Lufthansa met its supervisory obligations when issuing a license to Andreas Lubitz, the co-pilot who crashed the Germanwings airplane in the south of France last month, the German Federal Aviation Office, LBA, said on Thursday.
Jörg Mendel, president of the aviation authority, and Lufthansa Chief Executive Carsten Spohr met for several hours to discuss the issue before informing the media. The meeting followed an extensive investigation initiated by LBA directly after the crash.
“The fact that the LBA exonerated Lufthansa doesn’t really change the case. Everybody is expecting the insurance companies to pay,” a London-based insurance and finance expert told Handelsblatt Global Edition, requesting anonymity because of the sensitivity of the subject.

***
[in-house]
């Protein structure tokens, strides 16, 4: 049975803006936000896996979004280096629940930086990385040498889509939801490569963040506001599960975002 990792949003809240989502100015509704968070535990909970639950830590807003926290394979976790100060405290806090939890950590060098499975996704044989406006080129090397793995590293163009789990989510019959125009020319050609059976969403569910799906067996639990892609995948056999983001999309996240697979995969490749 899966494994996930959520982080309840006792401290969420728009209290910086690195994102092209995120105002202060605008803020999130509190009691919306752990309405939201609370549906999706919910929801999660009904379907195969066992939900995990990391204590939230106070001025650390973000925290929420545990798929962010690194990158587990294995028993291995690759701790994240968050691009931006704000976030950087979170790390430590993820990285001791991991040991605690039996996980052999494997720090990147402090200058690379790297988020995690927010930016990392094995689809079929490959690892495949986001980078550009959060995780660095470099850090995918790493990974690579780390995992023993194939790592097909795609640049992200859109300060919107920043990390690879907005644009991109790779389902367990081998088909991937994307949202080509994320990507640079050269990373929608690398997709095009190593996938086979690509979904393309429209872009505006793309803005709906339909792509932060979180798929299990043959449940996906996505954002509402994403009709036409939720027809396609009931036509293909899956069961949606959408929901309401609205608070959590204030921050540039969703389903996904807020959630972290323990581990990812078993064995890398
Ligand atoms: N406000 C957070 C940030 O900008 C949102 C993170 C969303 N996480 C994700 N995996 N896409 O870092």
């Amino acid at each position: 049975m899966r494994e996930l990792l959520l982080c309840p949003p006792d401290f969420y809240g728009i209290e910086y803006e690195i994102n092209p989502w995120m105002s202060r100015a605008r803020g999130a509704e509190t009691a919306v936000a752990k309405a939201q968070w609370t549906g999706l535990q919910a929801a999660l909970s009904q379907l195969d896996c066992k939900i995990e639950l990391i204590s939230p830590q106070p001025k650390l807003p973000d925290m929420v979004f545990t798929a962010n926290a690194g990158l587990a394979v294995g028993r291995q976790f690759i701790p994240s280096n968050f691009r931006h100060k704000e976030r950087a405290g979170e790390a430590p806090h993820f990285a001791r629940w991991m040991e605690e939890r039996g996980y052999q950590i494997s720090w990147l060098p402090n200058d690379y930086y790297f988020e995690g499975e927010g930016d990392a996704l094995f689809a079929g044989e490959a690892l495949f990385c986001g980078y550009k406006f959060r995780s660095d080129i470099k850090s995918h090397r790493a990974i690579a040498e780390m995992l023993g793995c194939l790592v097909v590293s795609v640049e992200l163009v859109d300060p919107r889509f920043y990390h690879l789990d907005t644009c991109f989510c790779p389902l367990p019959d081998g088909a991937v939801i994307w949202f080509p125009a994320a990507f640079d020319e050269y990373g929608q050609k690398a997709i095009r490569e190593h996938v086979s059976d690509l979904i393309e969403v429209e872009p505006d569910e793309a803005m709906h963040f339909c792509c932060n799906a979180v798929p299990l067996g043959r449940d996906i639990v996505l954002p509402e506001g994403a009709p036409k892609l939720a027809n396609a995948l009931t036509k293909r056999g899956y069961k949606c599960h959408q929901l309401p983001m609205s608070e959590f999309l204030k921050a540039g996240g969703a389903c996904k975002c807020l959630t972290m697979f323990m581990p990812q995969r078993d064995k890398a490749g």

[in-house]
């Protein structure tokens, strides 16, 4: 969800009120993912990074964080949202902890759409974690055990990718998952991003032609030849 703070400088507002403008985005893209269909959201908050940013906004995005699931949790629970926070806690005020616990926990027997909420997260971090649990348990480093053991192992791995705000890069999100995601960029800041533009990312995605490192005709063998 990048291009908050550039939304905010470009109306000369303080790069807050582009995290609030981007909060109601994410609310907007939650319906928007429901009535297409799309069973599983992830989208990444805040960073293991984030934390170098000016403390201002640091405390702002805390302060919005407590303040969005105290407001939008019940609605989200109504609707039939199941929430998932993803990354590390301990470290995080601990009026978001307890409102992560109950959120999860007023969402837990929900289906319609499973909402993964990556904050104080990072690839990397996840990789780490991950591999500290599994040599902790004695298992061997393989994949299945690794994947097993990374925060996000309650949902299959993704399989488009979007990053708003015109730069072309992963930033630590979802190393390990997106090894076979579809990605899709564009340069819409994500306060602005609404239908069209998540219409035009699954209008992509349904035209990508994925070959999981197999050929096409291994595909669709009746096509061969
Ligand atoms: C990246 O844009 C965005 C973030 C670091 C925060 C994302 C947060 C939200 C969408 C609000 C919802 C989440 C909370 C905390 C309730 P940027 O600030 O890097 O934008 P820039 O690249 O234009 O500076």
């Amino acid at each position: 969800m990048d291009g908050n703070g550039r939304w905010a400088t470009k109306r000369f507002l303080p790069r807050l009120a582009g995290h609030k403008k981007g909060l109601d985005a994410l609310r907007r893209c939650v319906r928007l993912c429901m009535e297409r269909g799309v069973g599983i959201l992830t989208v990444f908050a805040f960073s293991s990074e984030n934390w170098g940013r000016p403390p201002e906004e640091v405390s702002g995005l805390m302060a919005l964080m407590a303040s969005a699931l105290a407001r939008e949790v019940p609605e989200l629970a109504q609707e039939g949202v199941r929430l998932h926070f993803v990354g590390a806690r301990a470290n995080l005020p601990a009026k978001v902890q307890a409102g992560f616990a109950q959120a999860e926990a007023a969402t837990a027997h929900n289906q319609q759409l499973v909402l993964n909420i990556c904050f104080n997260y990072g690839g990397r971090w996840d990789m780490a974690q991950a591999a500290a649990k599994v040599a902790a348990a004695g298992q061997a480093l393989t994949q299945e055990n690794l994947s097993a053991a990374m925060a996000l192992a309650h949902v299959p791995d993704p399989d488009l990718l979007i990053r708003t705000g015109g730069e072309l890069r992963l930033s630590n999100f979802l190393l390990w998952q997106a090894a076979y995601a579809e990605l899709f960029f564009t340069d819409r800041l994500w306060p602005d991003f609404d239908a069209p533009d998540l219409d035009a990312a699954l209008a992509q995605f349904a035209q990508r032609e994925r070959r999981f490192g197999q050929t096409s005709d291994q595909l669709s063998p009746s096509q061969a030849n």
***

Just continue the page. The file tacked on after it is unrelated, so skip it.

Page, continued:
Germany’s independent aviation authority, based in Braunschweig, is responsible for developing and maintaining aviation safety standards, as well as certifying planes and supervising licensing of pilots, among other tasks.